Charities are churning out too many homogenised fundraising campaigns and have been "negligent" in outsourcing campaigns to external agencies, according to Ruth Ruderham, director of development at the Prince’s Trust.
Speaking at Big Questions Live, the opening event of Third Sector’s Fundraising Week in central London this morning, Ruderham said many charities’ fundraising campaigns were simply copies of successful campaigns run by others, even if the causes were different.
"There is far too much copying and too much risk-aversion," she said.
"I understand this isn’t the fault of fundraisers. This comes from right at the very top with boards that are nervous of trying more."
Ruderham, who will join Comic Relief in July as its new grants director, said many charities tended to "outsource our brains" rather than acknowledge that many in-house staff members had chosen to become involved in a particular cause, so they had more in common with donors than an agency.
"I just think we are negligent because we don’t do that thinking in-house," she said. "We pay an agency and say: ‘What worked for someone a bit similar or not similar at all, what got good results and can you dump my logo on it, not theirs, and do it again please?’ That’s our own fault and has led to this."
Ruderham argued that charities with different cause areas should be communicating different things in different ways.
Leesa Harwood, director of fundraising at the RNLI, who was also on the panel, agreed, saying the problem went further than just fundraising campaigns.
"I don’t just think it’s the ‘me-too’ fundraising practices either; I think it’s the ‘me-too’ business model," she said.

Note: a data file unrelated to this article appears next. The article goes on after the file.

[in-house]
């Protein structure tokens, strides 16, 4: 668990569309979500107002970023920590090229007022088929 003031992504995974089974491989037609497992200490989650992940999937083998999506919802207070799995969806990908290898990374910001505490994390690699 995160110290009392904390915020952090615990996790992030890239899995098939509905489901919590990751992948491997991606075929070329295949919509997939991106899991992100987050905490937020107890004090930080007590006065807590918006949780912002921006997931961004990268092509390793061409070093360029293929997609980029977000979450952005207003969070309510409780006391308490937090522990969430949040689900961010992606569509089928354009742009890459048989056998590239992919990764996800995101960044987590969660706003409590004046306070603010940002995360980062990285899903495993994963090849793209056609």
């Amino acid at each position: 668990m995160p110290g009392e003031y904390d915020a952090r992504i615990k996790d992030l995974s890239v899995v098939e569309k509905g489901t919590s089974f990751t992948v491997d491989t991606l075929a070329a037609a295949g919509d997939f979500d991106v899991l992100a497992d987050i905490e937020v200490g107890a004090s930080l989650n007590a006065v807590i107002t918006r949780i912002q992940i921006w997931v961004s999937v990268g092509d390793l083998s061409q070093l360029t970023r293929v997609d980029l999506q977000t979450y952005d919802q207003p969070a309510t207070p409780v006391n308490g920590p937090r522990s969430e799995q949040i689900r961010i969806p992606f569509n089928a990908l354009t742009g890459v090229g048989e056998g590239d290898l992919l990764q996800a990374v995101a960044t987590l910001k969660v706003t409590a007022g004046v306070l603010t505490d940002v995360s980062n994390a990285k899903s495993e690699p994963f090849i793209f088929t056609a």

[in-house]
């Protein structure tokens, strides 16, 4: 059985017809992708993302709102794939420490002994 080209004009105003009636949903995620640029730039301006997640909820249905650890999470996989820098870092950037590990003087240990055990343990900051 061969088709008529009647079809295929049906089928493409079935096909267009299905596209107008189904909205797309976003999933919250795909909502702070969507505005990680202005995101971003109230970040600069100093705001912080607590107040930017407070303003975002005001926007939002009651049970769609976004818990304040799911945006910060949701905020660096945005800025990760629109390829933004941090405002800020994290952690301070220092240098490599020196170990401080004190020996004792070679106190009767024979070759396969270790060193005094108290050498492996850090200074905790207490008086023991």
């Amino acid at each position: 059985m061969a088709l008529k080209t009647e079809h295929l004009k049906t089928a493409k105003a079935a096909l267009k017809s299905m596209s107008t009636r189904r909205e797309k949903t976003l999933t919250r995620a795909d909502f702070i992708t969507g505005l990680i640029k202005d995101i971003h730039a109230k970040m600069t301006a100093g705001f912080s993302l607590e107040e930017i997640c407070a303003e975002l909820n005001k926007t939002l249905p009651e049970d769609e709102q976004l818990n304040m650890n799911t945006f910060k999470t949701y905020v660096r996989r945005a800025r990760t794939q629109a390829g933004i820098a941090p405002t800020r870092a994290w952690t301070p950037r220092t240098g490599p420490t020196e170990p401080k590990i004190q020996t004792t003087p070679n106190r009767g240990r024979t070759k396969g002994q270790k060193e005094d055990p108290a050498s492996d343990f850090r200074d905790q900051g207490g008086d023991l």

"That’s where it starts, because fundraising is downstream. If you go upstream to the root cause, how many charities have exactly the same business model, exactly the same governance model? How can that be when they do such diverse things?
"We need to take a good long look at each individual charity and figure out what is the best business model and therefore what is the best funding model to underpin that. Then we need to decide what is the best fundraising component within that funding model.
"That’s hard work, but that’s how you get out of that ‘me-too’ scenario."
But the fundraising consultant Matthew Sherrington, who was also on the panel, said that, at a time when many charities were struggling financially, it was sensible to emulate campaigns that had worked for others.
"There’s a difficult balance between cost-effectiveness and that shiny ball of innovation and cost-effectiveness," he said.
"It’s about seeing what works and copying what works. There’s nothing wrong with that if you do the right thing by adapting it to the right thing for you."
Sherrington said larger charities had more opportunity to innovate, but there was a danger in jumping after new shiny things "for the sake of it".
Ross Sleight, chief strategy officer at the mobile marketing agency Somo, argued that innovation could be achieved inexpensively and one problem was that agencies themselves had forgotten that part of the process of developing a campaign should be acquiring some new insight to base the campaign on.
Fellow panellist Anne-Marie Huby, co-founder of the donation platform JustGiving, said many crowdfunding campaigns were successful because they were able to give updates on the progress of the campaign and the impact of the donation.
"The idea that we have the luxury of choice between doing the industrial stuff really well while dabbling in some of the expensive innovation, that model is broken," she said.
"What would be profoundly innovative would be if charities could answer these questions: why us? What is it that we do?"